Buried in frozen soil across the Arctic, billions of tons of carbon lies trapped in the ground. Just a few degrees of warming could unleash it into the atmosphere.

At least, that’s what the past would suggest. According to a new study, it’s happened before.

The research, published Friday in the journal Science Advances, looks back 27,000 years into Arctic history. On at least three occasions, the study finds, periods of rapid climate change caused huge swaths of permafrost—a layer of carbon-rich frozen soil widespread in the Arctic—to quickly thaw or collapse.

As a result, huge volumes of carbon dioxide poured into the air.

Today, the planet is once again enduring a period of rapid climate change—this time caused by human emissions of greenhouse gases. In fact, research suggests, the Earth is warming at one of its fastest rates in millions of years.

If the past is any lesson for the future, that could mean a little more warming may trigger yet another massive destabilization of Arctic permafrost.

It’s a red flag scientists have been waving for years.

As Arctic temperatures rise, permafrost begins to warm up. And as it thaws out, it releases carbon dioxide and methane into the air.

Researchers have warned repeatedly that these emissions could speed the pace of climate change. That could lead to a dangerous runaway feedback cycle, in which more warming causes more permafrost to thaw and release even more carbon into the air.

Just how fast that might happen is still a matter of debate.

Multiple studies have documented widespread warming and thawing in permafrost regions across the Arctic. But researchers still are working to determine how quickly permafrost may respond to future climate warming and how much carbon it will release in the process.

That makes permafrost something of a wild card in climate research—a major uncertainty in scientists’ predictions about future climate change.

The new study suggests rapid climate change—even just a few degrees of warming—could trigger dramatic bursts of carbon from the thawing Arctic.

The scientists used data from ancient sediments, drilled from the bottom of the Arctic Ocean north of Siberia, where they’d been buried for thousands of years. By conducting careful chemical analyses of these sediments, the scientists were able to document changes in the amount of organic matter flowing into the ocean from collapsing permafrost landscapes.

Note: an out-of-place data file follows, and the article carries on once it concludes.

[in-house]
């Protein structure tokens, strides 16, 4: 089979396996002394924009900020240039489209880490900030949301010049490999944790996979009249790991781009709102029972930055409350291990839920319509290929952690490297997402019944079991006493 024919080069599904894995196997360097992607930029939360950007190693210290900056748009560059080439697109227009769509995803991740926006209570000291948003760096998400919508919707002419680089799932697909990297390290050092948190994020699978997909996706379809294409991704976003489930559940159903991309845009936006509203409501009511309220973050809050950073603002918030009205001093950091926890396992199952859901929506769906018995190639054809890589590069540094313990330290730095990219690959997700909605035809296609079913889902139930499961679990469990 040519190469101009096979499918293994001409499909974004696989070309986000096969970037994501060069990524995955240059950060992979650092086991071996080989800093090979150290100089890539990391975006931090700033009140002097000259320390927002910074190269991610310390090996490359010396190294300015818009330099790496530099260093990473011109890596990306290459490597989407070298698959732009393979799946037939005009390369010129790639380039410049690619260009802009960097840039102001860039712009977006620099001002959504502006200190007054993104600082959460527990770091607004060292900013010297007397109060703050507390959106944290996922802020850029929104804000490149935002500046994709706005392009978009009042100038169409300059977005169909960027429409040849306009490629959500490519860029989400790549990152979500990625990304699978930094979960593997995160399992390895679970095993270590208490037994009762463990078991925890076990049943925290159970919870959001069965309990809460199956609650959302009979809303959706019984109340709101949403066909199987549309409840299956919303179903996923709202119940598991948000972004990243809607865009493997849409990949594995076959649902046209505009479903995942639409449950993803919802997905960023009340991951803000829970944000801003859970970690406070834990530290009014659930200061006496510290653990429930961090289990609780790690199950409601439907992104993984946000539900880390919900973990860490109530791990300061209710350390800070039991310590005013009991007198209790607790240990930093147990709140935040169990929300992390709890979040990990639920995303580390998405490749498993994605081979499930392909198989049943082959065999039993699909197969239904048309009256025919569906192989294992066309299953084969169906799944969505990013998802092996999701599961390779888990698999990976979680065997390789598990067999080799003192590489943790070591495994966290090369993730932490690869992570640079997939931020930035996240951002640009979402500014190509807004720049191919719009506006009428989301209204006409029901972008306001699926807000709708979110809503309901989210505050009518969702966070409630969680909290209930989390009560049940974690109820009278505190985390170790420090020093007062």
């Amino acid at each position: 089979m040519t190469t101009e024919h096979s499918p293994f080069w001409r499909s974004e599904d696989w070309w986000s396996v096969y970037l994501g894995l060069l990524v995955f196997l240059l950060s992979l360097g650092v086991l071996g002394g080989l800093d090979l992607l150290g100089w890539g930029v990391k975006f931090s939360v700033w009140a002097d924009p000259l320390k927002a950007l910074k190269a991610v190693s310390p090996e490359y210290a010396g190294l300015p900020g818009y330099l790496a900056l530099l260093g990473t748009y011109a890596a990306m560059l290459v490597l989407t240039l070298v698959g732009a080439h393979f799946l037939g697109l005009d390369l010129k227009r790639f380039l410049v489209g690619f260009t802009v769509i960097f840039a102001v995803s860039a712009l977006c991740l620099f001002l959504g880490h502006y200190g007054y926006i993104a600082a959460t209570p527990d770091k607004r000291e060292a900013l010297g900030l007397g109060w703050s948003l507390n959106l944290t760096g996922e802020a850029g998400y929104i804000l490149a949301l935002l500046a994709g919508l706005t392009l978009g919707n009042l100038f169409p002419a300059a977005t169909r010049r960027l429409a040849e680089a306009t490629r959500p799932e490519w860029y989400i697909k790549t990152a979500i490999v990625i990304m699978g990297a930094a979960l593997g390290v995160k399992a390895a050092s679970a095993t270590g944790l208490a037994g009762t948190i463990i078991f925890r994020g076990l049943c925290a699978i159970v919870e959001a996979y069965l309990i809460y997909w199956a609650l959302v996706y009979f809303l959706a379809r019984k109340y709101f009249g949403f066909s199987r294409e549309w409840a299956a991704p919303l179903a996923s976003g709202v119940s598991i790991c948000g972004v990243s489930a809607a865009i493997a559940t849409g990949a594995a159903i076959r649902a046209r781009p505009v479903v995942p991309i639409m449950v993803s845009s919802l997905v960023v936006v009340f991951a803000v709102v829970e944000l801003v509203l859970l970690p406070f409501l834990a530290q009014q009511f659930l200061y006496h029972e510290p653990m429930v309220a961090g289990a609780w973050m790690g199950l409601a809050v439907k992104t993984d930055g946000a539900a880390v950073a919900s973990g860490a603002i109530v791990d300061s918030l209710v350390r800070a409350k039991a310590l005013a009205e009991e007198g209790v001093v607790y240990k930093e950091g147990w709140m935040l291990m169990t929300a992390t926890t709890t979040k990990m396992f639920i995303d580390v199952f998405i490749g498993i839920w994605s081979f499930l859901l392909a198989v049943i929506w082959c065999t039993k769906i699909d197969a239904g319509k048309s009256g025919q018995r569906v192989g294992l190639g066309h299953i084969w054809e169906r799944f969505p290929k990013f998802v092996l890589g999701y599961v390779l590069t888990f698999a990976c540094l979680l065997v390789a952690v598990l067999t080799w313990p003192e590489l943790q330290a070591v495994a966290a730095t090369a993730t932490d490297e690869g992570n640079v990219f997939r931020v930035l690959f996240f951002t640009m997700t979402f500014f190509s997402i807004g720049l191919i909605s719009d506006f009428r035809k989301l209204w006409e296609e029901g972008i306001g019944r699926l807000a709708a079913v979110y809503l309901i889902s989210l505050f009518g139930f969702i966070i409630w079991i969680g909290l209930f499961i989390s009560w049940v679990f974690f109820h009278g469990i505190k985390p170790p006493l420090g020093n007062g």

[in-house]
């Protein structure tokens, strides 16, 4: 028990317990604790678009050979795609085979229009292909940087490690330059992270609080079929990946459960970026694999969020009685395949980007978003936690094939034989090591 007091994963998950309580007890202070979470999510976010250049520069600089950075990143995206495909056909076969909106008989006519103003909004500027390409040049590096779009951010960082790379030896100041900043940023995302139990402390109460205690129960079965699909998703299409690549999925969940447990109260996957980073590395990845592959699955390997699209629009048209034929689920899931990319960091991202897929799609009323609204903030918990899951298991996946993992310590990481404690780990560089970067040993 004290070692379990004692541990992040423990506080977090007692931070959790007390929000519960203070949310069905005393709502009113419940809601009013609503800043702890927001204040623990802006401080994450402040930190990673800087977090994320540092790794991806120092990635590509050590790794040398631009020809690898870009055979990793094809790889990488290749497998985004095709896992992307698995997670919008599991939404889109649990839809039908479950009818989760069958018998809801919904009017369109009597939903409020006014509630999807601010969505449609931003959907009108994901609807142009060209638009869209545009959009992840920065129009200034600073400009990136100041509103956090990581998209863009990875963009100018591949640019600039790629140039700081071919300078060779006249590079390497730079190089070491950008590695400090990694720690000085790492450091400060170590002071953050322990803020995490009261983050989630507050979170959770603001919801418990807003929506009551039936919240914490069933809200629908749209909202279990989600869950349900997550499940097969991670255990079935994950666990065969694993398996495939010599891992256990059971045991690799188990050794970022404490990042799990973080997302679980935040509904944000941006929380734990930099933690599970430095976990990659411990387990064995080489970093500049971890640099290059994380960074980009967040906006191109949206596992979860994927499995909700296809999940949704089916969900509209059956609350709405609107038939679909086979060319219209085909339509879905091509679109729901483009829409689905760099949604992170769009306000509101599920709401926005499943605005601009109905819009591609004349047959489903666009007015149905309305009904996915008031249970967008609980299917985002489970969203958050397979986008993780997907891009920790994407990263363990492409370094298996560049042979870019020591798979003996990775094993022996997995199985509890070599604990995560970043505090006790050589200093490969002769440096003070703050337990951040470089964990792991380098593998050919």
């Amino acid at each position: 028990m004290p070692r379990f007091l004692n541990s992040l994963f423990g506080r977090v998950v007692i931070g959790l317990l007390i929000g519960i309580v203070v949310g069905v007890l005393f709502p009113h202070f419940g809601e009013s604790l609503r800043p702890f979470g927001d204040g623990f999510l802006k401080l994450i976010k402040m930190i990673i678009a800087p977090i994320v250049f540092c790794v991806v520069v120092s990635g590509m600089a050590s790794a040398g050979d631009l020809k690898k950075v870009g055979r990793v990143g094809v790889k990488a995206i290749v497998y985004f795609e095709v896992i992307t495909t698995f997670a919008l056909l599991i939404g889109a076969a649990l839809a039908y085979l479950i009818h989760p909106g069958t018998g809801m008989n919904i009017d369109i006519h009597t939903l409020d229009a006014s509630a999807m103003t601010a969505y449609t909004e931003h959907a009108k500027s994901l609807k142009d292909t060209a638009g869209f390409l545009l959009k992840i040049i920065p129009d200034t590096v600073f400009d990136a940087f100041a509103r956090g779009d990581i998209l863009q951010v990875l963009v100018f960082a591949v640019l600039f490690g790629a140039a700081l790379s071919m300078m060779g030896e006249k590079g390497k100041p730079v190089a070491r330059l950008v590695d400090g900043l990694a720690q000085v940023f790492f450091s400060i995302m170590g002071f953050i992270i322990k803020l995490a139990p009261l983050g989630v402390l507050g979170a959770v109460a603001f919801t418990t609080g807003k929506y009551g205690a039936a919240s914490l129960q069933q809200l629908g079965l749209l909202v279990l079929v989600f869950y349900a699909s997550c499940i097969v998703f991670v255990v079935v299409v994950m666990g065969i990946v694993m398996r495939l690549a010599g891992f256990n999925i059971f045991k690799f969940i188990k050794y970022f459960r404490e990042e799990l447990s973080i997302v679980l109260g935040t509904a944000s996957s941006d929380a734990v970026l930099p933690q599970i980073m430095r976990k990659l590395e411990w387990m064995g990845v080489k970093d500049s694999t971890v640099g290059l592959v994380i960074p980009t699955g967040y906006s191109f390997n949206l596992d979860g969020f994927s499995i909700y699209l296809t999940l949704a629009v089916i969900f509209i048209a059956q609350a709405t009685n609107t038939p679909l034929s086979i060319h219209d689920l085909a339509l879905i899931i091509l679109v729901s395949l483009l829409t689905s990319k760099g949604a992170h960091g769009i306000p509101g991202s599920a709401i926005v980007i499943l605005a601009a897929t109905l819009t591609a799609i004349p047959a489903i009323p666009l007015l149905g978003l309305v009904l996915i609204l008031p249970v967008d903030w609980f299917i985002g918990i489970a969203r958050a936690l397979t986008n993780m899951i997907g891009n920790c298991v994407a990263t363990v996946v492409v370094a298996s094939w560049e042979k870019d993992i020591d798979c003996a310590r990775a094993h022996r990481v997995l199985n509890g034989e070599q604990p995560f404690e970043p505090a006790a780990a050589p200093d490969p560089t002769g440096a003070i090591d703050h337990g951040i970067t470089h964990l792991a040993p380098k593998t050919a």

Thanks to similar studies, also relying on analyses of long-buried sediments and ancient ice samples, scientists have a good idea of what was going on with the Earth’s climate and its carbon dioxide levels thousands of years ago.

The study suggests that three distinct periods of rapid climate change over the past 27,000 years each coincided with massive thawing and collapsing on permafrost landscapes.

Rising temperatures were likely a big part of it. As the climate warmed, permafrost would have begun to thaw out and soften, sending mushy rivers of sludge pouring into the sea and releasing carbon into the air.

But that’s not the whole story. The researchers believe that rising sea levels, fueled by warming oceans and melting glaciers, also played a big role.

Rising oceans severely eroded much of the Arctic coastline during at least two of these warming events, the study suggests. The rapid erosion likely caused large tracts of frozen permafrost to abruptly collapse into the sea.

The study doesn’t necessarily guarantee what happened in the past will happen again in the future. But it does warn it’s a possibility.

And it’s a growing concern as world leaders struggle to reduce greenhouse gas emissions fast enough to meet the goals of the Paris climate agreement. Scientists say the world is on track to warm by several degrees before the end of the century if carbon emissions don’t start falling faster.

“Any release from thawing permafrost means that there is even less room for anthropogenic greenhouse gas release in the Earth-climate system budget before dangerous thresholds are reached,” Örjan Gustafsson, a scientist at Stockholm University and a co-author of the study, said in a statement.

“The only way to limit permafrost-related greenhouse gas releases is to mitigate climate warming by lowering anthropogenic greenhouse gas emissions.”

Reprinted from Climatewire with permission from E&E News. E&E provides daily coverage of essential energy and environmental news at www.eenews.net.